Cora listened with rapt attention as Annabelle explained what had happened making Cora send a prayer heavenward that Levi would really be a good man. She doubted there would be another man around that could rescue her like that.
The fact that he hadn’t shown up at the train station worried her. Had he changed his mind? Did he not want her? Would she be stranded here and forced to do something else? But he had been the one to send the money for her ticket. He wouldn’t just leave her. Before she could bring up her concerns, the door opened, hitting the bell that hung just above it and all the women turned around. Annabelle spoke up to welcome her customer and although the three women with her hid most of him from Cora’s view at first, the height and sheer magnitude of the man couldn’t be hidden long.
“Hello, sir. How can I help you?” Annabelle asked.
“Ah, Mr. Finch. You made it,” Mrs. Howard said.
Mr. Finch wasn’t smiling and Cora’s heart clenched in worry. Was he angry? She should have stayed at the train station, but it had been so hot and when Mrs. Howard had insisted she come get some refreshment and meet a few of the people in town, she had eagerly agreed. Cora needed other women, and if she was going to marry some stranger and be taken away to his ranch, she wanted a chance to make some connections before she disappeared. Hopefully there would be times she could return to Birch Creek for some social interactions.
“Had some trouble on the journey,” Mr. Finch grumbled. “I’m guessing this is her?”
Cora stared up at the face partially hidden behind a scruffy, dark beard. Her eyes widened at the intensity of his own gaze. He was all man. So different than the gentle ways of her dear Matthew. What had she been thinking?
Mrs. Howard turned to Cora. “If you mean you’re looking for Mrs. Cora Hatch, then yes, this is she.”
“You ready?” Levi asked.
“For what?” Susan asked, glancing at Cora with an assuring smile. Cora returned the smile, feeling peace that she had support right here, even from these virtual strangers.
“For the marriage ceremony.” Levi looked at Susan only briefly as he answered then stared at Cora again.
“Oh goodness, Mr. Finch,” Susan said with exasperation. “You can’t expect to just drag her to the preacher’s house and demand to marry her without having a chance to talk for a bit. What will the poor woman think?”
Susan glanced at Cora and smiled, then gave her a wink.
“Besides,” Mrs. Howard said. “If there is to be a wedding today, or any day, I need to know about it so I can get everyone gathered together to celebrate.”
“That won’t be necessary,” Levi said. “A celebration would take too much time, and I’ve got to get back home as soon as possible.”
“But—,” Susan began before Cora spoke up.
“It’s all right,” Cora said, patting Susan’s arm. She turned to look at Mr. Finch. “I’m ready.”
Levi nodded and turned to the door. He opened it up and paused a moment to see that she was walking forward before he stepped outside.
“Cora,” Susan said. “If you need anything, ever. We are here for you. If you are worried about him at all, my place will be your home if you want it.”
Mrs. Howard took her hand and joined her as she walked to the door. They paused at the entrance and Mrs. Howard said, “Levi Finch is a good man. He’s a little gruff, but he’ll treat you right, I’m certain of it. I knew his mother, and she was a good woman who taught him right. Of course, if he forgets any of his manners and makes you unhappy or scared at all, then you come back here.”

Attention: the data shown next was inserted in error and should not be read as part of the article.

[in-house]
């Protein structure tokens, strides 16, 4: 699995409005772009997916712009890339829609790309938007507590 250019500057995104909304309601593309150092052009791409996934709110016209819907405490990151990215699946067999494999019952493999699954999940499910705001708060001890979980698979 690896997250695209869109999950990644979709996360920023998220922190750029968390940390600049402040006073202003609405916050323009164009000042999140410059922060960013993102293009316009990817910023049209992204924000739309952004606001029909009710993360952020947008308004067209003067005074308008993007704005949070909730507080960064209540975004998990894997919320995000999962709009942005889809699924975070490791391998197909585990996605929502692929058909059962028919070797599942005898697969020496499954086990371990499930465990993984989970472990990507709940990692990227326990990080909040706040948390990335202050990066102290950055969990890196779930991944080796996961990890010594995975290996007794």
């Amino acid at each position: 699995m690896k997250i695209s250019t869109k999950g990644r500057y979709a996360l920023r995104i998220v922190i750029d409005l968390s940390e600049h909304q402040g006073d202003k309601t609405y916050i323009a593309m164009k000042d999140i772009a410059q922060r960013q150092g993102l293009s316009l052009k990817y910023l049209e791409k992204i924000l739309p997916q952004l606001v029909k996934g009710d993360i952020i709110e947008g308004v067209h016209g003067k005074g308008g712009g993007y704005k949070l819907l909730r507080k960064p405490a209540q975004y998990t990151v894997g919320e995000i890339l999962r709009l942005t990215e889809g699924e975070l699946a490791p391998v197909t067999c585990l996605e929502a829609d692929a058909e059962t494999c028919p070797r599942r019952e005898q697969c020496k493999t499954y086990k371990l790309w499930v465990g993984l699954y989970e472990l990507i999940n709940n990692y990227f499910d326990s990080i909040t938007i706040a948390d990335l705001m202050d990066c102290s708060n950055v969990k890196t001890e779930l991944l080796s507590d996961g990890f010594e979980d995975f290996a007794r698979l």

Cora felt the weight of worry lift. At least she wouldn’t be helpless. She gave them each a heartfelt embrace and thanked them for their kindness.
The three women left the shop with her and followed her down the sidewalk as she walked behind Levi who poked his head into the mercantile. “I found her. I’ll be back to settle the bill in a bit.”
Levi turned to look back at Cora and seemed surprised the other women were there as well.
“We’re coming to the wedding,” Susan said with a smile.
“Suit yourselves,” Levi said. He took a few more steps, then paused and turned around. “Wait a moment, please. I’d like to talk with Mrs. Hatch alone.”
Cora nodded as the other women looked at her. She took a few steps away from them until she was standing next to Levi. He walked a few more feet away from where the women had stopped to give them a little more privacy.
“I’m sorry. I’m new at this.” He placed his hand on the back of his neck as if working out the tension in the muscles there. “I suppose I should officially introduce myself. I’m Levi Finch.”
Cora smiled at the obvious show of nerves. She wanted to do something to ease his worries, but she had no idea what to do. And part of her just wanted to get the wedding over with and head to his homestead so she could get right to work on being a wife, cook, and housekeeper. The things she knew.
“Cora.” She reached for his hand to shake it, and when his giant hand engulfed hers, she was once again stunned at the size of the man.
“You are still willing?” Levi asked.
“To marry you?” Cora asked after a moment.
He nodded.
“Yes,” Cora said. “You didn’t change your mind when you saw me, or when I wasn’t at the train station?”
“No,” Levi said, looking her over again, this time with more intensity. “You are a mite smaller than I expected. You look strong enough though. Healthy too. You’ll do.”
Cora blinked in surprise. Of course he would be looking for a healthy person, but she had never really been studied like she was just another form of live-stock.
Levi turned to walk again. “Let’s go find the preacher.”

A widow without a penny to her name. A cattleman needing a woman's gentle ways.

Main Tropes

  • Marriage of Convenience
  • Mail Order Bride
  • Second Chance at Love